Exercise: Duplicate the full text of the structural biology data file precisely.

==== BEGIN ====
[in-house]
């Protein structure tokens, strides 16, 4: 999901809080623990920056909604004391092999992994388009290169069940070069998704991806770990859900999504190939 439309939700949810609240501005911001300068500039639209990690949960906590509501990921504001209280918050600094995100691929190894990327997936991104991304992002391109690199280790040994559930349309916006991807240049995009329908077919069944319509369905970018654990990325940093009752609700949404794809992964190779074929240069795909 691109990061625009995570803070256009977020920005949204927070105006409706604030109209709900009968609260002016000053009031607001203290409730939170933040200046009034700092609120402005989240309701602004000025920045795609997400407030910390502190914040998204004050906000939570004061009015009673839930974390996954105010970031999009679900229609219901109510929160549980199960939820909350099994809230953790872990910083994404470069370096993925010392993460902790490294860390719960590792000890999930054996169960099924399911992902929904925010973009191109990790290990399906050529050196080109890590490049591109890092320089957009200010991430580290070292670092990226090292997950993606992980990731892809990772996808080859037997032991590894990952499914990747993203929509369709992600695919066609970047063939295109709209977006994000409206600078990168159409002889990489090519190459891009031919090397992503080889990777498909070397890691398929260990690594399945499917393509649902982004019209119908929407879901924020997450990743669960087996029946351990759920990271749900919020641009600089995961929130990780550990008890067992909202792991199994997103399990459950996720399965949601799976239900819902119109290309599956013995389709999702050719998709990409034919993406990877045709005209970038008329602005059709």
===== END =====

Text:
[in-house]
């Protein structure tokens, strides 16, 4: 999901809080623990920056909604004391092999992994388009290169069940070069998704991806770990859900999504190939 439309939700949810609240501005911001300068500039639209990690949960906590509501990921504001209280918050600094995100691929190894990327997936991104991304992002391109690199280790040994559930349309916006991807240049995009329908077919069944319509369905970018654990990325940093009752609700949404794809992964190779074929240069795909 691109990061625009995570803070256009977020920005949204927070105006409706604030109209709900009968609260002016000053009031607001203290409730939170933040200046009034700092609120402005989240309701602004000025920045795609997400407030910390502190914040998204004050906000939570004061009015009673839930974390996954105010970031999009679900229609219901109510929160549980199960939820909350099994809230953790872990910083994404470069370096993925010392993460902790490294860390719960590792000890999930054996169960099924399911992902929904925010973009191109990790290990399906050529050196080109890590490049591109890092320089957009200010991430580290070292670092990226090292997950993606992980990731892809990772996808080859037997032991590894990952499914990747993203929509369709992600695919066609970047063939295109709209977006994000409206600078990168159409002889990489090519190459891009031919090397992503080889990777498909070397890691398929260990690594399945499917393509649902982004019209119908929407879901924020997450990743669960087996029946351990759920990271749900919020641009600089995961929130990780550990008890067992909202792991199994997103399990459950996720399965949601799976239900819902119109290309599956013995389709999702050719998709990409034919993406990877045709005209970038008329602005059709």